Do You Send Food Gifts For The Holidays?

Yep, this is true. I was on the waitlist for about 2 years. Are you signed up for the RG newsletter? If not, put yourself on the waitlist and signup for the newsletter for updates. I’m such a RG Bean freak I started a thread about them on my local food board. :relaxed:


Those are great ideas! :yum:

Oh I like it!

Can I see? I made some in vacuum sealed last year to see if it would work, and it was fine, but I had more trouble with sealing the bags this weekend.

Last season;

This season; Couldn’t get all the air out!

Also planning to send pepper jelly, plum ketchup, chili powder and BBQ spice blends with dried peppers from my garden, spiced pecans, chocolate bark, and tea from Turkey.
Or maybe I’ll just send something from Amazon or that D’Artagnan gift box from Costco.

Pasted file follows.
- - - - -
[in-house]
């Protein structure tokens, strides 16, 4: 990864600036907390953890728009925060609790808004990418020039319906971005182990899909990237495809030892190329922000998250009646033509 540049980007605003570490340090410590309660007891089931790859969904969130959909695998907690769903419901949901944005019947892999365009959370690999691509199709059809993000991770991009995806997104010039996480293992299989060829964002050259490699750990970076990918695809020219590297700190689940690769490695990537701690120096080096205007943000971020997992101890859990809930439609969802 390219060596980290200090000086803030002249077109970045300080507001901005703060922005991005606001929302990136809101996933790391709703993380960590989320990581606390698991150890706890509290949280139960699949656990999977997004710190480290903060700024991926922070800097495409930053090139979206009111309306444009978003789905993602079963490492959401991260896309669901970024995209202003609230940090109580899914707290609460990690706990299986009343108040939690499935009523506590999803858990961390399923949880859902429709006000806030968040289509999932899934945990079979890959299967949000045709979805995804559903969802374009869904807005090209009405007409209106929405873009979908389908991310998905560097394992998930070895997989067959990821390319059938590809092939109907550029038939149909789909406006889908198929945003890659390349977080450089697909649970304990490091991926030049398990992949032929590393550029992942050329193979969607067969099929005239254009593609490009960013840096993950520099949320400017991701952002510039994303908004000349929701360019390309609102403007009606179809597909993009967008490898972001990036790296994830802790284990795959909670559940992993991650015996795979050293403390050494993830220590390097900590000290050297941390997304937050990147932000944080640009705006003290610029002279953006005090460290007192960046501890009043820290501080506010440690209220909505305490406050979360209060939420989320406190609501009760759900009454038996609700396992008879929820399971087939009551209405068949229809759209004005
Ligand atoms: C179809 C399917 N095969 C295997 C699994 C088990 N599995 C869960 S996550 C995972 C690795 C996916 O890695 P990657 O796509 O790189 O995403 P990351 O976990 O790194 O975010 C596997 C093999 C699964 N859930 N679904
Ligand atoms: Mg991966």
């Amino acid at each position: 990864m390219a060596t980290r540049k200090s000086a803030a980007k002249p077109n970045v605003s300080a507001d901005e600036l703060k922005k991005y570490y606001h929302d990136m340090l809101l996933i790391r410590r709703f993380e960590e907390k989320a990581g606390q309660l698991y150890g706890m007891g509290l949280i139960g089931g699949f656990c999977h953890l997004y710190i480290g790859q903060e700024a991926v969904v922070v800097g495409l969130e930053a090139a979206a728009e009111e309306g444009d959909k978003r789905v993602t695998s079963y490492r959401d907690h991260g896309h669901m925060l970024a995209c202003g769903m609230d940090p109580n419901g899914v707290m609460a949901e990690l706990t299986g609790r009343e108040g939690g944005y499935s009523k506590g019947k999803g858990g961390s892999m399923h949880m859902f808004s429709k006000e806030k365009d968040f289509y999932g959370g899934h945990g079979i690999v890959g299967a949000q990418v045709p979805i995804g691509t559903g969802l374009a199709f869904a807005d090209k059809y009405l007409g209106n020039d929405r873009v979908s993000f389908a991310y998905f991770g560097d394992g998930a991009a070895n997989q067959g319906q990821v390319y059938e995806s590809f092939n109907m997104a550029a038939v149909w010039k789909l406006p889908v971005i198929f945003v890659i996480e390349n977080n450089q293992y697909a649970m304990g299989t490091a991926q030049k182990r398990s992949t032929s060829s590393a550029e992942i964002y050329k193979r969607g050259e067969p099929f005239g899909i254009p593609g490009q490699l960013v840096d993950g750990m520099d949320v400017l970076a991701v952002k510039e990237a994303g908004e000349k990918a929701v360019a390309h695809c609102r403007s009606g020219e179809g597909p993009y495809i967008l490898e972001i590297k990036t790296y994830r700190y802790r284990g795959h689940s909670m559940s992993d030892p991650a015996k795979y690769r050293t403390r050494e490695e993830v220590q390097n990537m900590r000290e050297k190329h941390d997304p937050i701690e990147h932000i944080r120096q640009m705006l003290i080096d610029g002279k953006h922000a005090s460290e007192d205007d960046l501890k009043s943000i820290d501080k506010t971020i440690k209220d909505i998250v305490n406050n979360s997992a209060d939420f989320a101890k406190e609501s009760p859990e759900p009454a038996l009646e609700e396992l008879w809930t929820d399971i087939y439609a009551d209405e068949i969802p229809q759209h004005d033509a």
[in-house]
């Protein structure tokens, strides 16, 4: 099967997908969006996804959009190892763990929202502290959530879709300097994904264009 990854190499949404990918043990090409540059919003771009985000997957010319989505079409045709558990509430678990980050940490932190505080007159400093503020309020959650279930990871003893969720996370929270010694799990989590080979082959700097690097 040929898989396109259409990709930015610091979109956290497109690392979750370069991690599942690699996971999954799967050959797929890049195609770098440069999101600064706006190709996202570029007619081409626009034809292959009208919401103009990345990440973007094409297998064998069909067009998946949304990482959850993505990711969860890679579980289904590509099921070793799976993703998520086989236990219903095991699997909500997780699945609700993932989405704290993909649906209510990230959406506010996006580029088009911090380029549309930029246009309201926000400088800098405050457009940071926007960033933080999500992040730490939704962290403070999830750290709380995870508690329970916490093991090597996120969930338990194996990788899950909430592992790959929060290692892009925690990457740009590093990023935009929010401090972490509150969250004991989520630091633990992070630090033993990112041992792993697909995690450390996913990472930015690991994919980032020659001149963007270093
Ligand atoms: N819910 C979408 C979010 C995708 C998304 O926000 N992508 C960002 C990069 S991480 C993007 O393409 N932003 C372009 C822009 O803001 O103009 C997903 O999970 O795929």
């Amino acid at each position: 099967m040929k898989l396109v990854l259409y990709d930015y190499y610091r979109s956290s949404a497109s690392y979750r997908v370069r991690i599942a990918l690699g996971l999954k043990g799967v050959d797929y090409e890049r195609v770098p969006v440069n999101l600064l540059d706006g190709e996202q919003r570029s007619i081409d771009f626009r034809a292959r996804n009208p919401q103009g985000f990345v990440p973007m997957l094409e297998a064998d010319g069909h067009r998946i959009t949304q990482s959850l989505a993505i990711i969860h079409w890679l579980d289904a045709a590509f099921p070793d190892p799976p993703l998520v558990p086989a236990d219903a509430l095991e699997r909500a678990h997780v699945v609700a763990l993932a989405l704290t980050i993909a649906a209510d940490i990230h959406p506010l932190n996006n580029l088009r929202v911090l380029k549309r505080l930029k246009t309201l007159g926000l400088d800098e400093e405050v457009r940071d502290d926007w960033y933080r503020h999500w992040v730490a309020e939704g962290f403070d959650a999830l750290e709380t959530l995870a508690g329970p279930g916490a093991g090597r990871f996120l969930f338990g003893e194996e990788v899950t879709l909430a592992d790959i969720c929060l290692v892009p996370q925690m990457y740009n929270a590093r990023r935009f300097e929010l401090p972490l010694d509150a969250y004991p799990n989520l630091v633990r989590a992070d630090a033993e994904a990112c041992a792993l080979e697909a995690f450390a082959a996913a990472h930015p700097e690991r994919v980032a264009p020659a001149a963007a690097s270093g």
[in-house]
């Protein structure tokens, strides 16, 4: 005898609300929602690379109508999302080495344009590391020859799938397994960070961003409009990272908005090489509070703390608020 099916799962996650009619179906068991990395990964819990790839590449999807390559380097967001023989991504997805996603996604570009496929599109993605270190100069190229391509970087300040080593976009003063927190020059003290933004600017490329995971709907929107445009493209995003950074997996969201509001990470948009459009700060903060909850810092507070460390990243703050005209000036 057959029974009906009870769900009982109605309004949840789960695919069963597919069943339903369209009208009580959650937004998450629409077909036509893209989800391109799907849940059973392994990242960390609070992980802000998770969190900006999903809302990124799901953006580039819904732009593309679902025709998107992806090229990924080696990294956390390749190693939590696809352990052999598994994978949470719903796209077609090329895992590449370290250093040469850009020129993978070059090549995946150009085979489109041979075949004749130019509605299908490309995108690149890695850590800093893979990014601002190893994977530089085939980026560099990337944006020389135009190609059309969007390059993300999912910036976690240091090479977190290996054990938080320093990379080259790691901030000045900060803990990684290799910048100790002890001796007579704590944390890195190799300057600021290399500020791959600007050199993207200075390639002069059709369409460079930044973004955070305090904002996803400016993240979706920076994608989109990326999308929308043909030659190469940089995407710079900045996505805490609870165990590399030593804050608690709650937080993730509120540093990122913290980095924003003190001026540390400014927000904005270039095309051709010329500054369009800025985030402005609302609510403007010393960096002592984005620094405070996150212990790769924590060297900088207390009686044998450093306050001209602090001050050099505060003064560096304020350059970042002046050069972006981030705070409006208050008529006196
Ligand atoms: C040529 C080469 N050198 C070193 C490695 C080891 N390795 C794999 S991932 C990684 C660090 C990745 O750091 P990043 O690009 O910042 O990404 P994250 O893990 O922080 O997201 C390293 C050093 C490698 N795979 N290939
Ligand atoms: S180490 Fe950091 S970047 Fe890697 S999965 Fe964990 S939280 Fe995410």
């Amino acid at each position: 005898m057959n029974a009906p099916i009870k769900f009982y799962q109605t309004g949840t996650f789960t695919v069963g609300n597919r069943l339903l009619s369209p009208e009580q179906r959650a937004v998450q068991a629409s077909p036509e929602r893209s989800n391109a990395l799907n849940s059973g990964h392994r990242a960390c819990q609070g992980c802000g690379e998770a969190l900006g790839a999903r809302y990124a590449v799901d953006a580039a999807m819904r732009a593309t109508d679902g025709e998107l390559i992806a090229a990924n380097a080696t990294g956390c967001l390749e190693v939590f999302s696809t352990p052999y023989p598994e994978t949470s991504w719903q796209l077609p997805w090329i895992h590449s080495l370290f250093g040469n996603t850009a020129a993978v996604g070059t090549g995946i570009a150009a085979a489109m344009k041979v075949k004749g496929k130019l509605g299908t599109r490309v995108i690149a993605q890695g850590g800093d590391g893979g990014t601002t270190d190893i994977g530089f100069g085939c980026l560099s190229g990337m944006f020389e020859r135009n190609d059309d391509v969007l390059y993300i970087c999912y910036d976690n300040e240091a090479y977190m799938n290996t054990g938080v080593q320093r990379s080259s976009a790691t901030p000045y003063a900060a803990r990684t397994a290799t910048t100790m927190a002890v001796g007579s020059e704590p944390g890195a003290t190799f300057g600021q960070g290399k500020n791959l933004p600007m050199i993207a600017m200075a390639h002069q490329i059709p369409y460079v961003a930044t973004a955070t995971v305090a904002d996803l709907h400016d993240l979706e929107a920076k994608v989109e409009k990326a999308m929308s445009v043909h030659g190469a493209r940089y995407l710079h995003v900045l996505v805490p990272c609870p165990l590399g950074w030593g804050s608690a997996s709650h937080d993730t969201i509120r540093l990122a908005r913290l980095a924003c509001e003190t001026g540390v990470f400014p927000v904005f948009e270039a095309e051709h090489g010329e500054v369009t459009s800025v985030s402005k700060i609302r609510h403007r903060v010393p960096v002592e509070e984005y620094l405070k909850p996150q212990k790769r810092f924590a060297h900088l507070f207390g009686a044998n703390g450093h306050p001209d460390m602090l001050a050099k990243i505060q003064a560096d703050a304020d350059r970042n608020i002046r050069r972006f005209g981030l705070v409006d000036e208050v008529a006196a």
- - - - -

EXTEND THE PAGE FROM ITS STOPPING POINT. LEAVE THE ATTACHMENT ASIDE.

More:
Thanks for the heads up @Auspicious !


Found this when looking for threads on tempering chocolate.

Also this one, with pretzel and toffee bites.

About tempering chocolate for chocolate bark
Joy of Baking

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I want those chocolate-dipped apricots they sell! Swooon!

This looks a lot like nut or poppy seed strudel in Austria, with yeast dough… probably regional spillover from the empire years…?

They look lovely! Great save. And I love the doily. (Old post, I know).

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I gift food a lot, especially to older family and friends who already have everything and don’t want more clutter. Last year we gave Spicewalla barbecue and roasting blends to two sets of in-laws, and a cookie baking kit (gourmet chips, spices, extracts, a Dorie Greenspan cookie book, etc) to my MIL. In the past I’ve made apricot ruglach for a Jewish boss for New Year - he also happened to be French and had no idea what they were, but liked them :rofl:.